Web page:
BBC BLOGS - Sport Editors
« Previous | Main | Next »

Free Sport

Roger Mosey | 12:03 UK time, Saturday, 6 May 2006

A lot of comment this morning about the new Premier League rights deal, which will bring in £1.706 billion over three years. Something of a tribute to the business skills of the FAPL, we reckon...

But it prompts some thoughts about balance within the sports broadcasting market. The explosion of choice in recent years is a good thing - and it was inevitable that some sport would move to subscription channels. (And the Premier League has actually never been live on free-to-air.)

At the BBC we're pleased we still have a strong portfolio with the TV events that bring the nation together like the World Cup and the Olympics; and unbeatable support from our radio and online services.

But there are a couple of points that need to be made about the future.

First, there's a seductive argument that the British government's listed events won't matter when we're all in a digital world - that there'll no longer be a need for major sporting moments to be guaranteed for the whole of the population.

But that argument is wrong...

The divide is not between terrestrial and digital: it's about free-to-air TV compared with Pay TV. BBC One will still be universally available after analogue switch-off and you don't have to pay anything extra for events on the big public service channels - while subscription TV will still need an extra £400 or more each year.

That's a barrier to people on low incomes, but it's also a barrier to casual viewers: an exciting event on BBC One or the other free-to-air channels will bring in people who don't have the inclination to subscribe to a specialist channel for a whole year.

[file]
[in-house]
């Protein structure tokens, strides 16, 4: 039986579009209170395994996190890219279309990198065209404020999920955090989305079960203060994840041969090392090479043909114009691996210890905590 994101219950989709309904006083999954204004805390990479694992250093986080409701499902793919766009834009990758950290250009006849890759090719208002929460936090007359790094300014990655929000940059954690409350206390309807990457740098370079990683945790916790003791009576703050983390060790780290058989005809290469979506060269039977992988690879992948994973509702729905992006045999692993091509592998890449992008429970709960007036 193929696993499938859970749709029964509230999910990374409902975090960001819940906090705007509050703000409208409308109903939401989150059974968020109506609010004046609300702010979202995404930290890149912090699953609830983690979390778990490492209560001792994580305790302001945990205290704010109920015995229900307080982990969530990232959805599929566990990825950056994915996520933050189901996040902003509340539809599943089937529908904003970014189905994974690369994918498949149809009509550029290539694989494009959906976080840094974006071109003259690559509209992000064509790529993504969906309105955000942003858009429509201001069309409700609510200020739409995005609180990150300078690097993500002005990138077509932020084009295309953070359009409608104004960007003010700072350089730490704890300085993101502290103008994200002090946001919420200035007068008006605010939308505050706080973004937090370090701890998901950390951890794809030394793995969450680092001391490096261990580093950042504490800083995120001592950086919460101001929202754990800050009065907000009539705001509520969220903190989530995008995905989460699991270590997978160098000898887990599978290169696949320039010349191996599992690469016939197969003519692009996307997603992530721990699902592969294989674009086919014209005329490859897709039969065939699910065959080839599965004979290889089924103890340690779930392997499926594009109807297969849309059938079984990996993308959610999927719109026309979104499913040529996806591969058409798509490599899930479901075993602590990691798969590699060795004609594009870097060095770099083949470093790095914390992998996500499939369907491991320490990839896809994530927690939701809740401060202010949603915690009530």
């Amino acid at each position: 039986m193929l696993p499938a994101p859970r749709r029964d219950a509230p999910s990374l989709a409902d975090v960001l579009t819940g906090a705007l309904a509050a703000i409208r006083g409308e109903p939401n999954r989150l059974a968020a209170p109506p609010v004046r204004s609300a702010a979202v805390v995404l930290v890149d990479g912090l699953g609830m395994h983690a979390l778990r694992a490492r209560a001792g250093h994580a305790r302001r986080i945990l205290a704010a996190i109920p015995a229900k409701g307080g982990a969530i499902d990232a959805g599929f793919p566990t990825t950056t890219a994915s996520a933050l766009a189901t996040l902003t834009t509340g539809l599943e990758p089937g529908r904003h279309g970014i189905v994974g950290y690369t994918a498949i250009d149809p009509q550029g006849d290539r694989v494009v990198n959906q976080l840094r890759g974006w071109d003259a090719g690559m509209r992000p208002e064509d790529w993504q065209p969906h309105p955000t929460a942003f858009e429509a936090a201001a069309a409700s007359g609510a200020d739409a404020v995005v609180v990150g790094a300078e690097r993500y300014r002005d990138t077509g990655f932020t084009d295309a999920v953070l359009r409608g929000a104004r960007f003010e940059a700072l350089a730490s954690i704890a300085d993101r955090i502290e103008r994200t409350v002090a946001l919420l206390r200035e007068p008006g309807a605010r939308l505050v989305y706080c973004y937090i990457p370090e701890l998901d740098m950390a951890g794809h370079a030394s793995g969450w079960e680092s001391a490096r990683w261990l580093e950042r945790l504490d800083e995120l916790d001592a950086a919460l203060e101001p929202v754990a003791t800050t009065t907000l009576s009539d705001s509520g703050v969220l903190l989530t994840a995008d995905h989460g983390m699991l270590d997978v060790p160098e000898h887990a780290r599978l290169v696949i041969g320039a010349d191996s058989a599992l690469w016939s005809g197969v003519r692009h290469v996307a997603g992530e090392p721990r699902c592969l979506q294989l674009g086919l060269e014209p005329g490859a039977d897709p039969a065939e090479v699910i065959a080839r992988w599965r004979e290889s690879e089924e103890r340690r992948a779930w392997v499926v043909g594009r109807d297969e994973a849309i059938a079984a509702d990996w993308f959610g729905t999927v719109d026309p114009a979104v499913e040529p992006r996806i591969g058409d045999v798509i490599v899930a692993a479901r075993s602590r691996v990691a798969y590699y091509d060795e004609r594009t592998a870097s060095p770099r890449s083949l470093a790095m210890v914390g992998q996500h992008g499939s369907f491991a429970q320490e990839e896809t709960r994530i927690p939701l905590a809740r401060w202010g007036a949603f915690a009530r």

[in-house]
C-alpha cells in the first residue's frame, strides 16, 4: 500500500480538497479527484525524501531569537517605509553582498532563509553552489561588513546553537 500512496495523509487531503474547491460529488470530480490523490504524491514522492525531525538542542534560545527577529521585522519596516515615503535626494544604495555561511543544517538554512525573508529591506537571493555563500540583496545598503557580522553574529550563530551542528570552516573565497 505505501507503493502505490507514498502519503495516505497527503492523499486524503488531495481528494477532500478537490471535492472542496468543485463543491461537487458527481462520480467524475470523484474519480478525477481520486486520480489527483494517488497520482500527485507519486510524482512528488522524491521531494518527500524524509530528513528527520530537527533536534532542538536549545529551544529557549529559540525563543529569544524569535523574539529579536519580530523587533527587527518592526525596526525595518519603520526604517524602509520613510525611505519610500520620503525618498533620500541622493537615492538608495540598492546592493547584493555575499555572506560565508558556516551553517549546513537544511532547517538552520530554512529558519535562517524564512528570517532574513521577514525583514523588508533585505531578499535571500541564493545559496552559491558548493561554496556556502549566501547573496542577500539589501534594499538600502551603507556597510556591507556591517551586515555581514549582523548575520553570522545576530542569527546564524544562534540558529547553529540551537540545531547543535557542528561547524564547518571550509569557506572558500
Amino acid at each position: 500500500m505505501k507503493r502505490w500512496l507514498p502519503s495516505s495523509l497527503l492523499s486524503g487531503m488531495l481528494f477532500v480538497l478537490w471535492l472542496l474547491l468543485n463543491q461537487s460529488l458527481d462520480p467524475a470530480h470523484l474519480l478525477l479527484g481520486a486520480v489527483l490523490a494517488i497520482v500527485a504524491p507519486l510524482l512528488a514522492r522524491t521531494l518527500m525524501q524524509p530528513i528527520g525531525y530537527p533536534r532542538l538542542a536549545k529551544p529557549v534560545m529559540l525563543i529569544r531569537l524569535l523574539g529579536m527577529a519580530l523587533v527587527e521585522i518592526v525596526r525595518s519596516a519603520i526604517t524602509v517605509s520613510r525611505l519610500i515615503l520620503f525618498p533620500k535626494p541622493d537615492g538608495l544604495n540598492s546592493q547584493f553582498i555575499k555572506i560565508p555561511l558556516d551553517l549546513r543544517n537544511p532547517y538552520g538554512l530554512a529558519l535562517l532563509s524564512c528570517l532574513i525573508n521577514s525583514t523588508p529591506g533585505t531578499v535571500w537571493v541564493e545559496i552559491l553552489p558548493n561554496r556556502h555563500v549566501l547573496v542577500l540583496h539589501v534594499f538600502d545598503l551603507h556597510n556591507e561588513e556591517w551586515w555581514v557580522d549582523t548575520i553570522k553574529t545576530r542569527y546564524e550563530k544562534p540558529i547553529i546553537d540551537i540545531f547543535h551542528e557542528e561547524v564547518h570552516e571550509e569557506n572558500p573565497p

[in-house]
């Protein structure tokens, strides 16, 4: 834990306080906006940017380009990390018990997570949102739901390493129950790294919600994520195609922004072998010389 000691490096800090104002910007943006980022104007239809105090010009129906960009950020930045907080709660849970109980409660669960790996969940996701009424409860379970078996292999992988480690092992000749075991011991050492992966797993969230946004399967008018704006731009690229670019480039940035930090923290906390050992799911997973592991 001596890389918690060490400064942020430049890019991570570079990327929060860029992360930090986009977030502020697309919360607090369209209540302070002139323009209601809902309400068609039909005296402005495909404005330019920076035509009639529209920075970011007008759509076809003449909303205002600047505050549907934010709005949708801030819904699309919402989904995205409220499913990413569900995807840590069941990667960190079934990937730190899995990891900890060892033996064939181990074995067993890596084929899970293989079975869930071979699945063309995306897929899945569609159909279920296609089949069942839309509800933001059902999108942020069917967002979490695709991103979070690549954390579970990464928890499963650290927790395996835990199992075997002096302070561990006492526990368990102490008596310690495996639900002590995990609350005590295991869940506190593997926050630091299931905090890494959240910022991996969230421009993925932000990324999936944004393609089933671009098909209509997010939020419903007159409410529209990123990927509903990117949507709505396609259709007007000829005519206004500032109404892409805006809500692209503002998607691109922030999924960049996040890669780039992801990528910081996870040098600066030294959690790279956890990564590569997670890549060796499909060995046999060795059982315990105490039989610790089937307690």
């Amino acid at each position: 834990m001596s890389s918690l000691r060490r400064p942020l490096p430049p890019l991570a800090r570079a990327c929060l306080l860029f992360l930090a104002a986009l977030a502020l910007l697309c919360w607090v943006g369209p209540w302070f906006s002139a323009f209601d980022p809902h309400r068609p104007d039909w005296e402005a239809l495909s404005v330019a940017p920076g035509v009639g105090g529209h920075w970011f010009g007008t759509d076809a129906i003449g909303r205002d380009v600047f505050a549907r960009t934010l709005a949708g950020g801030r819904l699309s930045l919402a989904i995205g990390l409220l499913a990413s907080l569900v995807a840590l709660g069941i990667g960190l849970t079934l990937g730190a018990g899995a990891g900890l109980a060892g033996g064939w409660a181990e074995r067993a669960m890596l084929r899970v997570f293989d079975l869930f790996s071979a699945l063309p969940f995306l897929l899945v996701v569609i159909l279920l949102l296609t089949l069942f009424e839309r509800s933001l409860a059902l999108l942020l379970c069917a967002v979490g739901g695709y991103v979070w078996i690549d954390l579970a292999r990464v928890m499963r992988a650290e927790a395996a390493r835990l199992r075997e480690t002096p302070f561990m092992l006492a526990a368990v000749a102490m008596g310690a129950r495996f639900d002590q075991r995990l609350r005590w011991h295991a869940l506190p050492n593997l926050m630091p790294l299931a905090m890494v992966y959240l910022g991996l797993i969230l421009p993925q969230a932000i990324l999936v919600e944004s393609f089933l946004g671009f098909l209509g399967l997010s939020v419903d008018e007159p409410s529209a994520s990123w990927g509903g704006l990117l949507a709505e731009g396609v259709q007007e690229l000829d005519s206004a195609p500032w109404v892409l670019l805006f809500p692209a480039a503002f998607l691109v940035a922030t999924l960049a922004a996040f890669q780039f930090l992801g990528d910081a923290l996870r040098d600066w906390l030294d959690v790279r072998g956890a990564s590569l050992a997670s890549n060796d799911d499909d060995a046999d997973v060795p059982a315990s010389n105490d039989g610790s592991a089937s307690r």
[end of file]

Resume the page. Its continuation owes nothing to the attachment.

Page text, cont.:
And that leads to the second point. Being seen by the maximum number of pople is good for the health of a sport, which is why it's sad that cricket now won't be seen live on terrestrial TV until 2010 at the earliest. Not a single wicket or boundary will be available live on a major channel - and that's an interesting contrast with football.

Even with the new live Premier League deal, there is a decent amount of football on free channels. The World Cup will be on the BBC and ITV; the FA Cup and England internationals are on the BBC (as part of a shared deal with Sky); the Champions League is shared by ITV and Sky; and there will sometimes be decent matches on Channel Five.

This kind of balance is good for consumers - and, we believe, it's good for the sport. In other words, there are two models.

One in which pay operators completely rule the universe and blow free-to-air broacasters out of the water by paying massive premiums for exclusivity as happened with cricket; or the other in which pay operators run good businesses and make healthy profits, but co-exist with a range of other services and offer the widest possible choice to consumers.

The latter is the world we're in at the moment in most sports, and we think that should be the model for the future too.

BBC © 2014 The BBC is not responsible for the content of external sites. Read more.

This page is best viewed in an up-to-date web browser with style sheets (CSS) enabled. While you will be able to view the content of this page in your current browser, you will not be able to get the full visual experience. Please consider upgrading your browser software or enabling style sheets (CSS) if you are able to do so.